Acupuncture and Type 1 Diabetes
4/11/16
WRITTEN BY: Sarah Swanberg, M.S., L.AC.
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Acupuncture can be a very helpful tool in the management of Type 1 diabetes.

What is it?

Acupuncture is a form of Traditional Chinese Medicine in which tiny needles are placed at various points on the body to treat and prevent illness. In TCM, the body is viewed in a holistic way, and treatments are individualized to each patient’s presenting symptoms.

Several research studies have shown that acupuncture can be helpful in the maintenance of Type 1 diabetes by:

  • lowering blood glucose and regulating endocrine function [1]
  • decreasing anxiety and depression[2]
  • alleviating painful peripheral neuropathy and preserving nerve function[3][4]
  • increasing gastric emptying time (gastropareisis)[5]
  • increasing circulation and range of motion in musculoskeletal conditions like frozen shoulder and trigger finger[6]

In addition, acupuncture also works in a preventative capacity by supporting the body’s immune system to fight off colds and viruses. And as we T1Ds know, getting sick can cause major fluctuations in blood sugar control.

How does it work?

The exact mechanisms of acupuncture aren’t fully understood, but scientific research has proven that acupuncture triggers the body’s regulatory systems to release chemicals that reduce pain and inflammation, stimulate the secretion of neurohormones and neurotransmitters to help the body restore homeostasis. The blood sugar lowering effects of acupuncture are believed to be due to the down-regulation of corstisol, a stress hormone that encourages the liver to create glucose, and by decreasing free-fatty acid concentration in the blood, which is believed to increase insulin sensitivity.

What is a treatment like?

A typical acupuncture treatment will include a consultation in which the practitioner will ask a variety of questions about all the systems of the body. This is a holistic medicine, meaning that everything going on in the body is related and all of this information is important when coming up with a TCM diagnosis. After this consultation, the acupuncturist will insert anywhere from 4-20 needles and leave you to rest for about 30 minutes.

Does it hurt?

I know that the idea of MORE needles can be daunting to anyone with T1D, but these needles are about the width of a cat’s whisker and the insertion is generally painless although some points may elicit a dull, throbbing sensation. After the needles are inserted, most people fall into a state of deep relaxation and some even fall right to sleep.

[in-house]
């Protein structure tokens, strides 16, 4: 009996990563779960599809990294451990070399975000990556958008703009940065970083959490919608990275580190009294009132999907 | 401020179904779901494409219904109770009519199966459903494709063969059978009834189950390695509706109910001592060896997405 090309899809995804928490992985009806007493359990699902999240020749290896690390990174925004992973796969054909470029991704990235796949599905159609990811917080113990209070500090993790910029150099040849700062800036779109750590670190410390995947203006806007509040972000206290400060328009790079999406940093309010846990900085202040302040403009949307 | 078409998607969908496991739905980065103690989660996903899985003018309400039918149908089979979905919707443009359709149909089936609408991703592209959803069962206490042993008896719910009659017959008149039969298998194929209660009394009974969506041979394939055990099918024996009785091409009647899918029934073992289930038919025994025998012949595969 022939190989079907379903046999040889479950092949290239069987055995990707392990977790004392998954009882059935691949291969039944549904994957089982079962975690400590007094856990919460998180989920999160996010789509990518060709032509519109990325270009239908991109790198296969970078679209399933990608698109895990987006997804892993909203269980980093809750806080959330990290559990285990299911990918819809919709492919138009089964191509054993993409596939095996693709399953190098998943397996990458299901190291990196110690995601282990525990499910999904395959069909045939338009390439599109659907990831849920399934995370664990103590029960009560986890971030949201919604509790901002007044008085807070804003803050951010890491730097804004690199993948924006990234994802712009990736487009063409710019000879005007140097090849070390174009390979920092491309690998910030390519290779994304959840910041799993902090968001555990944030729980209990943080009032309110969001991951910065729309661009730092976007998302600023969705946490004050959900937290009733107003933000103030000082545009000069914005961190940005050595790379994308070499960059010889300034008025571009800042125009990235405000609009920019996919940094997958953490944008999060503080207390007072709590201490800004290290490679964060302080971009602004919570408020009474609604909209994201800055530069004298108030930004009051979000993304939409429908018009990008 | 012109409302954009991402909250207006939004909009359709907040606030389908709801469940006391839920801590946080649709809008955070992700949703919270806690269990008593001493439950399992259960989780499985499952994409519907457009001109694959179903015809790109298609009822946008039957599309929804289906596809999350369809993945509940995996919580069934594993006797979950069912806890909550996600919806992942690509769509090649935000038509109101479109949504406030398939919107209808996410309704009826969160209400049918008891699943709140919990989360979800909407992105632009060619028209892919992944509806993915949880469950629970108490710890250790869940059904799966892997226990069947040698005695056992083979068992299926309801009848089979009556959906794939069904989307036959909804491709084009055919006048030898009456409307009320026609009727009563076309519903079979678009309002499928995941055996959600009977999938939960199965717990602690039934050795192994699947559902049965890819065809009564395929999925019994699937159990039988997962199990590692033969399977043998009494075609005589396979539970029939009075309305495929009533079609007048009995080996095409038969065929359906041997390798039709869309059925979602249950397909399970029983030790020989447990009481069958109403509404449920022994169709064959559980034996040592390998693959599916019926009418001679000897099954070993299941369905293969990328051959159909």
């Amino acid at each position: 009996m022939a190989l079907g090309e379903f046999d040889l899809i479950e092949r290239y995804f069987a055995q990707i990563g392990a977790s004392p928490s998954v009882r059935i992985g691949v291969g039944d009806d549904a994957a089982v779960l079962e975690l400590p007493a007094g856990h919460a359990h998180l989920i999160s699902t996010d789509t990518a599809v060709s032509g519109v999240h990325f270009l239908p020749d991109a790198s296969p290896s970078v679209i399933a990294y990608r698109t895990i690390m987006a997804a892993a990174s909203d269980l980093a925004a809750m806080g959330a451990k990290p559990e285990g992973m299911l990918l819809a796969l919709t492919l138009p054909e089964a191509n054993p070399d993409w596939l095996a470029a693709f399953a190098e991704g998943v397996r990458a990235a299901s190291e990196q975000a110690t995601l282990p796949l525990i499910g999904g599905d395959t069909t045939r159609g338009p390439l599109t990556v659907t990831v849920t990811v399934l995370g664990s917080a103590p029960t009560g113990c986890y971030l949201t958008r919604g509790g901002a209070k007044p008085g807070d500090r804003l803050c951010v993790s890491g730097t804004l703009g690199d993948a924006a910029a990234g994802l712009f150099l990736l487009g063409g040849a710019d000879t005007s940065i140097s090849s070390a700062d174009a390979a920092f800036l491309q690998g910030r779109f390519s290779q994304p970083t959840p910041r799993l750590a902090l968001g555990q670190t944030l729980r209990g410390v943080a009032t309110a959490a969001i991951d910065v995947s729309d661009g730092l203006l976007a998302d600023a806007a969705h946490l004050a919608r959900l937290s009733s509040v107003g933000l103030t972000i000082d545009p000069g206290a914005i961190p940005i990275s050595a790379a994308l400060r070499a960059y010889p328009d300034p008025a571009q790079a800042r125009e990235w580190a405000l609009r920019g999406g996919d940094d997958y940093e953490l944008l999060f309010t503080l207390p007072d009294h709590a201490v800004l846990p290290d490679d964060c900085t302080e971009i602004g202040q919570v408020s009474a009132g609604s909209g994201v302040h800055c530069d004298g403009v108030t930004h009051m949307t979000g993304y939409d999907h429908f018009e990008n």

How often do I need to go?

Your acupuncturist will work with you to figure out a treatment schedule that will best meet your health goals, but generally 1-2 times a week for the first few weeks to see how your body responds. From there, if major symptoms have been alleviated, patients move to a maintenance schedule of every few weeks to every few months. Your acupuncturist may also discuss the use of herbs (there are a few formulas that are great for diabetes and include herbs that assist in reducing insulin resistance) and dietary changes.

Of course, it’s always important to discuss healthcare changes with your endocrinologist. And be aware that the blood sugar drops can occur during and after a treatment, so it’s best to plan for this by carrying extra glucose tabs or gels with you! (I’ve found that reducing my basal rate just slightly during and after an acupuncture treatment works really well for me.)


More from Sarah Swanberg “How Acupuncture Changed My Life”

To find a Board Certified Acupuncturist near you, visit: NCCAOM.org or accufinder.com 

[1] Electroacupuncture for Control of Blood Glucose in Diabetes: Literature Review

Peplow, Philip V. et al.Journal of Acupuncture and Meridian Studies , Volume 5 , Issue 1 , 1 – 10

[2] Is acupuncture beneficial in depression: A meta-analysis of 8 randomized controlled trials?

Wang, Hao et al.Journal of Affective Disorders , Volume 111 , Issue 2 , 125 – 134

[3] Lin D, De La Pena I, Lin L, Zhou S-F, Borlongan CV, Cao C. The Neuroprotective Role of Acupuncture and Activation of the BDNF Signaling Pathway. International Journal of Molecular Sciences. 2014;15(2):3234-3252. doi:10.3390/ijms15023234.

[4] M A Hamza, P F White, W F Craig, E S Ghoname, H E Ahmed, T J Proctor, C E Noe, A S Vakharia, and N Gajraj: Percutaneous electrical nerve stimulation: a novel analgesic therapy for diabetic neuropathic pain.Diabetes Care March 2000 23:3 365-370; doi:10.2337/diacare.23.3.365

[5] http://www.jcimjournal.com/articles/publishArticles/pdf/201071033654.pdf

[6] http://www.acupuncturetoday.com/archives2002/aug/08shoulder.html

Sarah Swanberg, M.S., L.AC.

Sarah Swanberg is a Licensed Acupuncturist and board certified Chinese Herbologist, and has lived with T1D for 26 years. She lives in Stamford, CT with her husband and two daughters. When she’s not busy managing her acupuncture practice and her T1D, Sarah loves to travel, cook healthy meals, and hang out with her family and friends. Visit her website and learn more about Chinese medicine at www.fairfieldfamilyacu.com.